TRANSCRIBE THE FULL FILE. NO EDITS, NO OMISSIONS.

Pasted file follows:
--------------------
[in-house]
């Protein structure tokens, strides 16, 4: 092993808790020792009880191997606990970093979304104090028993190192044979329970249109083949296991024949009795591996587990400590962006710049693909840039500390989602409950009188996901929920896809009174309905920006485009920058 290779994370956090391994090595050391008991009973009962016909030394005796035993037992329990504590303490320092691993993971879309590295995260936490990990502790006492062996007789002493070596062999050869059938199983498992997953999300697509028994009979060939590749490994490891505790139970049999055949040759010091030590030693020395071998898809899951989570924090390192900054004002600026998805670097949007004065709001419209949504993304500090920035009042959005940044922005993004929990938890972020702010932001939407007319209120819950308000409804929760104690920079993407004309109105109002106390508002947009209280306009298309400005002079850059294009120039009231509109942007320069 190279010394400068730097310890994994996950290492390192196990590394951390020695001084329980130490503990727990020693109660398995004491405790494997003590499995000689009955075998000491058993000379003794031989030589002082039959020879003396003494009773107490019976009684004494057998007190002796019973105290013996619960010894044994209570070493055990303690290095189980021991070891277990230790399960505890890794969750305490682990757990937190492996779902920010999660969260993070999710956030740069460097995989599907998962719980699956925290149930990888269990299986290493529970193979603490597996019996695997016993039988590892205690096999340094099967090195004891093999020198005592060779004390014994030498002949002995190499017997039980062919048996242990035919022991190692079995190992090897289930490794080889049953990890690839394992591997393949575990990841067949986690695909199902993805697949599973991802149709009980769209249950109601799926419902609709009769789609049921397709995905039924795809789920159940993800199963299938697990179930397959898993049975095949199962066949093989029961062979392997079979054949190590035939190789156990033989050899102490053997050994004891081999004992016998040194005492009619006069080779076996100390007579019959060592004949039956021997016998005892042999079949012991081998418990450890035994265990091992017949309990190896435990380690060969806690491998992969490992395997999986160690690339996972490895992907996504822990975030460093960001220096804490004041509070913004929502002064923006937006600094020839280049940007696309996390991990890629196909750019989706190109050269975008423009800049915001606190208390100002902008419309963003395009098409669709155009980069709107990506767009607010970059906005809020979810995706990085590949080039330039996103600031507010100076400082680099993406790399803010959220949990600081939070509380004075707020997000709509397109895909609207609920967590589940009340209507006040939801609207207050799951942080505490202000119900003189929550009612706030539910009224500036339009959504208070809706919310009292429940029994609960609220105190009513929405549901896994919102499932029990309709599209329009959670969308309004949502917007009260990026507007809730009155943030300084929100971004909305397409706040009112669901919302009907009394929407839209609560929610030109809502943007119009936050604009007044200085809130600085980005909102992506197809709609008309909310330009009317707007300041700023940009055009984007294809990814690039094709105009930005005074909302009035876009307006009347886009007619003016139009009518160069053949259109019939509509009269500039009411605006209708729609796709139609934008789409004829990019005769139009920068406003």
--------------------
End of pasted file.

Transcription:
[in-house]
């Protein structure tokens, strides 16, 4: 092993808790020792009880191997606990970093979304104090028993190192044979329970249109083949296991024949009795591996587990400590962006710049693909840039500390989602409950009188996901929920896809009174309905920006485009920058 290779994370956090391994090595050391008991009973009962016909030394005796035993037992329990504590303490320092691993993971879309590295995260936490990990502790006492062996007789002493070596062999050869059938199983498992997953999300697509028994009979060939590749490994490891505790139970049999055949040759010091030590030693020395071998898809899951989570924090390192900054004002600026998805670097949007004065709001419209949504993304500090920035009042959005940044922005993004929990938890972020702010932001939407007319209120819950308000409804929760104690920079993407004309109105109002106390508002947009209280306009298309400005002079850059294009120039009231509109942007320069 190279010394400068730097310890994994996950290492390192196990590394951390020695001084329980130490503990727990020693109660398995004491405790494997003590499995000689009955075998000491058993000379003794031989030589002082039959020879003396003494009773107490019976009684004494057998007190002796019973105290013996619960010894044994209570070493055990303690290095189980021991070891277990230790399960505890890794969750305490682990757990937190492996779902920010999660969260993070999710956030740069460097995989599907998962719980699956925290149930990888269990299986290493529970193979603490597996019996695997016993039988590892205690096999340094099967090195004891093999020198005592060779004390014994030498002949002995190499017997039980062919048996242990035919022991190692079995190992090897289930490794080889049953990890690839394992591997393949575990990841067949986690695909199902993805697949599973991802149709009980769209249950109601799926419902609709009769789609049921397709995905039924795809789920159940993800199963299938697990179930397959898993049975095949199962066949093989029961062979392997079979054949190590035939190789156990033989050899102490053997050994004891081999004992016998040194005492009619006069080779076996100390007579019959060592004949039956021997016998005892042999079949012991081998418990450890035994265990091992017949309990190896435990380690060969806690491998992969490992395997999986160690690339996972490895992907996504822990975030460093960001220096804490004041509070913004929502002064923006937006600094020839280049940007696309996390991990890629196909750019989706190109050269975008423009800049915001606190208390100002902008419309963003395009098409669709155009980069709107990506767009607010970059906005809020979810995706990085590949080039330039996103600031507010100076400082680099993406790399803010959220949990600081939070509380004075707020997000709509397109895909609207609920967590589940009340209507006040939801609207207050799951942080505490202000119900003189929550009612706030539910009224500036339009959504208070809706919310009292429940029994609960609220105190009513929405549901896994919102499932029990309709599209329009959670969308309004949502917007009260990026507007809730009155943030300084929100971004909305397409706040009112669901919302009907009394929407839209609560929610030109809502943007119009936050604009007044200085809130600085980005909102992506197809709609008309909310330009009317707007300041700023940009055009984007294809990814690039094709105009930005005074909302009035876009307006009347886009007619003016139009009518160069053949259109019939509509009269500039009411605006209708729609796709139609934008789409004829990019005769139009920068406003």